The gene Prkdc, mutated by scid, enocodes a DNA protein kinase that participates in DNA double strain break repair throughout the body, and not just in developing immune cells.  Consequently, mice that carry the Prkdcscid mutation have increased sensitivity to chemical or physical agents that damage DNA, such as cancer chemotherapies and irradiation. Mice expressing scid require a lower dose of preconditioning irradiation, compared with mice harboring the Rag1 knockout.  On the other hand, they do not tolerate very high doses of radiation.  NSG™ mice tolerate radiation doses up to 400 cGy (4 Gy).  The radiation sensitivity of NSG™ mice might become an issue when studying the response of an engrafted tumor to high-dose radiation treatment.  Furthermore, chemotherapies that act by causing DNA damage can have higher toxicity in scid mice, compared to Rag1 or Rag2 knockouts.  A maximum tolerated dose study is advisable before dosing NSG™ mice with any chemotherapy. 

Are NSG™ mice susceptible to streptozotocin (STZ)?

Yes, NSG™ mice are susceptible to STZ.  STZ is an alkylating agent that kills the insulin producing beta cells in the pancreas, resulting in a state that resembles the end stage of type 1 diabetes.

Where can I go to find more information about NSG™?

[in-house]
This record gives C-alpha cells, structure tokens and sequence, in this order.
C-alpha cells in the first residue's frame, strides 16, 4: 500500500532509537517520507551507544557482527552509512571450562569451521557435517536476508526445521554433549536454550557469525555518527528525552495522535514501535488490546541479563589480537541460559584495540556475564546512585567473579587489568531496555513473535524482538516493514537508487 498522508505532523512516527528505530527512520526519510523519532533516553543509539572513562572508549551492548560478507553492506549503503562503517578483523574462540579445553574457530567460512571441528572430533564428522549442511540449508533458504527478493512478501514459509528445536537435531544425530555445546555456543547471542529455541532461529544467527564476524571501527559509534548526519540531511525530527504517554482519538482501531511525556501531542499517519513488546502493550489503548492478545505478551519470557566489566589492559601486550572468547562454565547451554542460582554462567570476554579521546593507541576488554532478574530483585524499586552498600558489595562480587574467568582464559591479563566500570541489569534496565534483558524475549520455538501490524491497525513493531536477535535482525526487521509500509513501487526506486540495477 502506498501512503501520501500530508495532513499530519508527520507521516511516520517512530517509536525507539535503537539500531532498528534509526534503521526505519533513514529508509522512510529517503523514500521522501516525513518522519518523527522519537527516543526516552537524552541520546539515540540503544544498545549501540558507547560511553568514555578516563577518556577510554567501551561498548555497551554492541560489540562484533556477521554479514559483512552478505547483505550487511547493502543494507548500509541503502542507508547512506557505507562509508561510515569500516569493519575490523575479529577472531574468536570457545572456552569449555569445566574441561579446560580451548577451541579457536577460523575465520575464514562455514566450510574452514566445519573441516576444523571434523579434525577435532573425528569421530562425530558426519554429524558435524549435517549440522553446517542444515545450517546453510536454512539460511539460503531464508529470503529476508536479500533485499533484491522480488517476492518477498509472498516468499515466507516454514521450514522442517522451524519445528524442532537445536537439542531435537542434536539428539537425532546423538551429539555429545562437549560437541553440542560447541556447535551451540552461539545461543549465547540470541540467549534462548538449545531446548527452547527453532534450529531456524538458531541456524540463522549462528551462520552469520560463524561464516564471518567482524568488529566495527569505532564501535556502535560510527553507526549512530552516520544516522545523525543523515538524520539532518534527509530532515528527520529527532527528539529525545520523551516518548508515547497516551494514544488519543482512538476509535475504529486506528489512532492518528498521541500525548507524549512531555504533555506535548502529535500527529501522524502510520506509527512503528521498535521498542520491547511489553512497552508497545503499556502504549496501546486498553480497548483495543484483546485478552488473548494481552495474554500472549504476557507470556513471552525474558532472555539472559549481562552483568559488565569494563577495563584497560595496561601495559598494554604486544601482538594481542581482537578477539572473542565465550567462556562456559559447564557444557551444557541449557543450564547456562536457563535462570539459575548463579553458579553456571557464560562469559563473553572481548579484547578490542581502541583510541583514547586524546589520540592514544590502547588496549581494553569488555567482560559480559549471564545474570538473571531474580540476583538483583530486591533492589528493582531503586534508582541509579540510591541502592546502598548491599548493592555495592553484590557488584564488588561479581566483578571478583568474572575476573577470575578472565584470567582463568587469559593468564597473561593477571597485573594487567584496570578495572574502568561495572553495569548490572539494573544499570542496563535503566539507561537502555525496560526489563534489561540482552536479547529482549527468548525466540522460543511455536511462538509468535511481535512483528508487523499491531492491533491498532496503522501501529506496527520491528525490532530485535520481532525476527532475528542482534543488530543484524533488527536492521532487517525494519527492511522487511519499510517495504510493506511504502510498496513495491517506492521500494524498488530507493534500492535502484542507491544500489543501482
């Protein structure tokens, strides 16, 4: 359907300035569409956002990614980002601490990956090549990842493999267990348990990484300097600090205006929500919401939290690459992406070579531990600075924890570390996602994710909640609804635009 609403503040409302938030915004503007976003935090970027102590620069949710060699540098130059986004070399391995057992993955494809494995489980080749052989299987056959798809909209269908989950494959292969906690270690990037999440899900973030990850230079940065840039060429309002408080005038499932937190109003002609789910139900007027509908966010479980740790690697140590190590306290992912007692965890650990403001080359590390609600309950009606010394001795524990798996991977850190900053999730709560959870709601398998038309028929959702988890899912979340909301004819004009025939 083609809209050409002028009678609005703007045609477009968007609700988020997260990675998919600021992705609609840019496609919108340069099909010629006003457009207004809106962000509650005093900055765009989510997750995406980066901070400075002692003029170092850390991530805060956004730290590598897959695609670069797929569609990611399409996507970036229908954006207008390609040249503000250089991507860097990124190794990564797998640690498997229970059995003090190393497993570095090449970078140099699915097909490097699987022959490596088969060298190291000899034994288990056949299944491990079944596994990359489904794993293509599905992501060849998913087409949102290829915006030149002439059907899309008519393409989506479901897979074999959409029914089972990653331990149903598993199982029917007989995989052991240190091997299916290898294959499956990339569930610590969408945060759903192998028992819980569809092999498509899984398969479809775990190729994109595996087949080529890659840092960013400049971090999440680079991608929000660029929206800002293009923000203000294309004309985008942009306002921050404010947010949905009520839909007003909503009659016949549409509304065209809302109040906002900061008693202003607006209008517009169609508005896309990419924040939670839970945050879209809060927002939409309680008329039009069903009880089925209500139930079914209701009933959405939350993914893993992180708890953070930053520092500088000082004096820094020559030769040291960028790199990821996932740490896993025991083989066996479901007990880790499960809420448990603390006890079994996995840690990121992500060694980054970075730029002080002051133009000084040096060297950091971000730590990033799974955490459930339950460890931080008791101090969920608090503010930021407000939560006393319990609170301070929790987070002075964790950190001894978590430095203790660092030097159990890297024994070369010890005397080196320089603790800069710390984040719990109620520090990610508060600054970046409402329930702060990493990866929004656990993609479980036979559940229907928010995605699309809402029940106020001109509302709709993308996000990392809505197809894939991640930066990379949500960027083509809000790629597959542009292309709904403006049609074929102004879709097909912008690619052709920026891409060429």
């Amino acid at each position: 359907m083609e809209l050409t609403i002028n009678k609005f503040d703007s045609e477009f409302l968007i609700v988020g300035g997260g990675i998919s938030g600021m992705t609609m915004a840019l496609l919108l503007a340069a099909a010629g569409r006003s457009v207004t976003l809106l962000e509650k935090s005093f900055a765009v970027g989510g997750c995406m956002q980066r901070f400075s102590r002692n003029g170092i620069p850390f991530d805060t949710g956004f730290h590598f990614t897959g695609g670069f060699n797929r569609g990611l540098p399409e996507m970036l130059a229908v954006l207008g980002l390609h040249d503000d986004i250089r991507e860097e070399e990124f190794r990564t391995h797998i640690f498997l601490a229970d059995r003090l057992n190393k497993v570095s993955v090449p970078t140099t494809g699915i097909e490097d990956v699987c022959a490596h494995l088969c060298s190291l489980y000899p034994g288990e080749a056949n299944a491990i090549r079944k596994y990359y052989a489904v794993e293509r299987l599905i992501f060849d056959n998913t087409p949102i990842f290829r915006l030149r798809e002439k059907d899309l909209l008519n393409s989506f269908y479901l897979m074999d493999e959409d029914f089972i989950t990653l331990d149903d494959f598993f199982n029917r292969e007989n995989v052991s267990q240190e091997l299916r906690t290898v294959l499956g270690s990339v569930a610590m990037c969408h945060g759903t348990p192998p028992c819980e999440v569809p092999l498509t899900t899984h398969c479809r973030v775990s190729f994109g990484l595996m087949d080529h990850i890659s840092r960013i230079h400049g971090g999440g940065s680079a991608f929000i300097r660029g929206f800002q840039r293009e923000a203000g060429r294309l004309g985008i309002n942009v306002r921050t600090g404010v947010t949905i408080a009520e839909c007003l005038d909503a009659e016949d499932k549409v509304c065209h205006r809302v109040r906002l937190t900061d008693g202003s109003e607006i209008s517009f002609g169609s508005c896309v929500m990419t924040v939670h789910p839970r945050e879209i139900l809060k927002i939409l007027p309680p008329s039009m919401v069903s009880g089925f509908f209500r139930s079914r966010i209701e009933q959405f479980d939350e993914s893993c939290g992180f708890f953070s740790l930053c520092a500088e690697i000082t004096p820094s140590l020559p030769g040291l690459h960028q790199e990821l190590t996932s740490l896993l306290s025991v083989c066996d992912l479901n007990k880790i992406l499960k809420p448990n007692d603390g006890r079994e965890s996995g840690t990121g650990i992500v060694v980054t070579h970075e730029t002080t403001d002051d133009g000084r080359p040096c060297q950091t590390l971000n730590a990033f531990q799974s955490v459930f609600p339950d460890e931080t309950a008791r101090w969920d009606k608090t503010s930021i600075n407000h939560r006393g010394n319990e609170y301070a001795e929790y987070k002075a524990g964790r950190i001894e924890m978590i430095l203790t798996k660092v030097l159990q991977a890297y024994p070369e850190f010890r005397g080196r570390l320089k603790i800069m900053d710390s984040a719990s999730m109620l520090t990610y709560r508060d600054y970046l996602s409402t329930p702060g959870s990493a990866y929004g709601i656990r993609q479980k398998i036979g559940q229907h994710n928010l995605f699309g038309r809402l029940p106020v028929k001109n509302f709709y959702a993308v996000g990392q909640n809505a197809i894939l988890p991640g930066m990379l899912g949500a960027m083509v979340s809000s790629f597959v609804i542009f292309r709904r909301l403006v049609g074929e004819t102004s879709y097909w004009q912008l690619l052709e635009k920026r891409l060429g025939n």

• The JAX strain datasheet has basic information including genotyping protocols. 
  • Breakthrough Research Using NSG™ Mice” lists an annotated, categorized list of publications that is updated weekly.
  • Review the original publication describing the strain.
  • Contact Technical Information Services to discuss further how NSG™ might further your specific research goals

Comparisons with other strains

What is a “scid-beige” mouse, and how similar is it to NSG™?

A “scid beige” mouse expresses the same scid mutation found in NSG™, along with the “beige” mutation that impairs NK cells by reduces the degranulation capabilities.  The genetic background is congenic with BALB/c.  The level of immunodeficiency of a scid-beige is probably similar to NOD-scid, but not as high as NSG™.  NSG™ is a better host for humanized immune systems than scid-beige.  scid beige mice are not available from The Jackson Laboratory.

How does NSG™ compare to other strains used in the field?